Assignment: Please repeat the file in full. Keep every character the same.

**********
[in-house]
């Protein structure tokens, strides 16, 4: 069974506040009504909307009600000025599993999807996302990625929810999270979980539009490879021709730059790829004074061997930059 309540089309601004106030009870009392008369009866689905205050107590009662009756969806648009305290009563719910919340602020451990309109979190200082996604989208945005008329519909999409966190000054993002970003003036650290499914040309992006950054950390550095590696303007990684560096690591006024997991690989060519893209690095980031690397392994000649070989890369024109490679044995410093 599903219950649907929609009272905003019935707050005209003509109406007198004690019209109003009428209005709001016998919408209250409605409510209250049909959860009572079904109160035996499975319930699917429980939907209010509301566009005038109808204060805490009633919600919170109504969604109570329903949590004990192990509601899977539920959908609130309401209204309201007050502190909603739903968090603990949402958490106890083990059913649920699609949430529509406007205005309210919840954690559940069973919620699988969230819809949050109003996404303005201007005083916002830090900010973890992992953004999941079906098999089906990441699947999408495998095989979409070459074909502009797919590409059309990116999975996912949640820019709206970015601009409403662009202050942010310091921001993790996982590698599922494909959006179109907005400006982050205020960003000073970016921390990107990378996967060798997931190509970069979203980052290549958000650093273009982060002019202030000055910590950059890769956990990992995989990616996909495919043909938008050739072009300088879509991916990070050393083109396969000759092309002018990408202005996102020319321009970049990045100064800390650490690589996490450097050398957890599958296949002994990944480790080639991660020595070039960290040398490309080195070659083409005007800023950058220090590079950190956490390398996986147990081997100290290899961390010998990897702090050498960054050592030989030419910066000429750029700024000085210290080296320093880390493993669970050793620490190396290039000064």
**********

[in-house]
């Protein structure tokens, strides 16, 4: 069974506040009504909307009600000025599993999807996302990625929810999270979980539009490879021709730059790829004074061997930059 309540089309601004106030009870009392008369009866689905205050107590009662009756969806648009305290009563719910919340602020451990309109979190200082996604989208945005008329519909999409966190000054993002970003003036650290499914040309992006950054950390550095590696303007990684560096690591006024997991690989060519893209690095980031690397392994000649070989890369024109490679044995410093 599903219950649907929609009272905003019935707050005209003509109406007198004690019209109003009428209005709001016998919408209250409605409510209250049909959860009572079904109160035996499975319930699917429980939907209010509301566009005038109808204060805490009633919600919170109504969604109570329903949590004990192990509601899977539920959908609130309401209204309201007050502190909603739903968090603990949402958490106890083990059913649920699609949430529509406007205005309210919840954690559940069973919620699988969230819809949050109003996404303005201007005083916002830090900010973890992992953004999941079906098999089906990441699947999408495998095989979409070459074909502009797919590409059309990116999975996912949640820019709206970015601009409403662009202050942010310091921001993790996982590698599922494909959006179109907005400006982050205020960003000073970016921390990107990378996967060798997931190509970069979203980052290549958000650093273009982060002019202030000055910590950059890769956990990992995989990616996909495919043909938008050739072009300088879509991916990070050393083109396969000759092309002018990408202005996102020319321009970049990045100064800390650490690589996490450097050398957890599958296949002994990944480790080639991660020595070039960290040398490309080195070659083409005007800023950058220090590079950190956490390398996986147990081997100290290899961390010998990897702090050498960054050592030989030419910066000429750029700024000085210290080296320093880390493993669970050793620490190396290039000064």